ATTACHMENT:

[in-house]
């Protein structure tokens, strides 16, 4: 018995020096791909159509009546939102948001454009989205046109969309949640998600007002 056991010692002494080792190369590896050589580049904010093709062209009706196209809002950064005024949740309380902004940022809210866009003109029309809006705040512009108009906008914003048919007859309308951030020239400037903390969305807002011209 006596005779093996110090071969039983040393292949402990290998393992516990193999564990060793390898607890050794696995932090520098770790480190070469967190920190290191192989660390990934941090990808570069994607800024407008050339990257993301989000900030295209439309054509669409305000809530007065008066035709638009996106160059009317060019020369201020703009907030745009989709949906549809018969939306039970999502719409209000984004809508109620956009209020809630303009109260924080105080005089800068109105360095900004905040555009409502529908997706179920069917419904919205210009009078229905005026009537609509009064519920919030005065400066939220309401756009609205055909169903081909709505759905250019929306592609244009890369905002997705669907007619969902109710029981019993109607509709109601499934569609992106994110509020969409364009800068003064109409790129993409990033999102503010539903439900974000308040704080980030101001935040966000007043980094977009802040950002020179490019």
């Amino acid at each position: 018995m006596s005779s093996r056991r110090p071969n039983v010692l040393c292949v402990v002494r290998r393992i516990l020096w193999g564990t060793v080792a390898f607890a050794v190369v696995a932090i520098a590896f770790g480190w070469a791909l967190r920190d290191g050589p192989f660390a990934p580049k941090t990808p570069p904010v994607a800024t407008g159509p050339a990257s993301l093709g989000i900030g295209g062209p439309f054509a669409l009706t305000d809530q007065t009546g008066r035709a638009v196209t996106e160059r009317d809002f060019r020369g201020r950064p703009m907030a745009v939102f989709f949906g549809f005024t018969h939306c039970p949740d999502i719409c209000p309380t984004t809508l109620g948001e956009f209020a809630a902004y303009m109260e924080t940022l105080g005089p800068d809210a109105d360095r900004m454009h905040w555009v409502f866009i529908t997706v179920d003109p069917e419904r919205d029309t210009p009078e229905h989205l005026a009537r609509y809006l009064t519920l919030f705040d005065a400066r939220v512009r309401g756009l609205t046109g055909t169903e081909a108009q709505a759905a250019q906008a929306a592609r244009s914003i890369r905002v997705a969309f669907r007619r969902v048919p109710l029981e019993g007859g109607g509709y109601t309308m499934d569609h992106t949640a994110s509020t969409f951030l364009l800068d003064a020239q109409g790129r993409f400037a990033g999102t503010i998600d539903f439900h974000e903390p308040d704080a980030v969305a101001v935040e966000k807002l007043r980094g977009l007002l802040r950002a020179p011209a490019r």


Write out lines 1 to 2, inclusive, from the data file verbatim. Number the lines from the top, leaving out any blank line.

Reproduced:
[in-house]
């Protein structure tokens, strides 16, 4: 018995020096791909159509009546939102948001454009989205046109969309949640998600007002 056991010692002494080792190369590896050589580049904010093709062209009706196209809002950064005024949740309380902004940022809210866009003109029309809006705040512009108009906008914003048919007859309308951030020239400037903390969305807002011209 006596005779093996110090071969039983040393292949402990290998393992516990193999564990060793390898607890050794696995932090520098770790480190070469967190920190290191192989660390990934941090990808570069994607800024407008050339990257993301989000900030295209439309054509669409305000809530007065008066035709638009996106160059009317060019020369201020703009907030745009989709949906549809018969939306039970999502719409209000984004809508109620956009209020809630303009109260924080105080005089800068109105360095900004905040555009409502529908997706179920069917419904919205210009009078229905005026009537609509009064519920919030005065400066939220309401756009609205055909169903081909709505759905250019929306592609244009890369905002997705669907007619969902109710029981019993109607509709109601499934569609992106994110509020969409364009800068003064109409790129993409990033999102503010539903439900974000308040704080980030101001935040966000007043980094977009802040950002020179490019």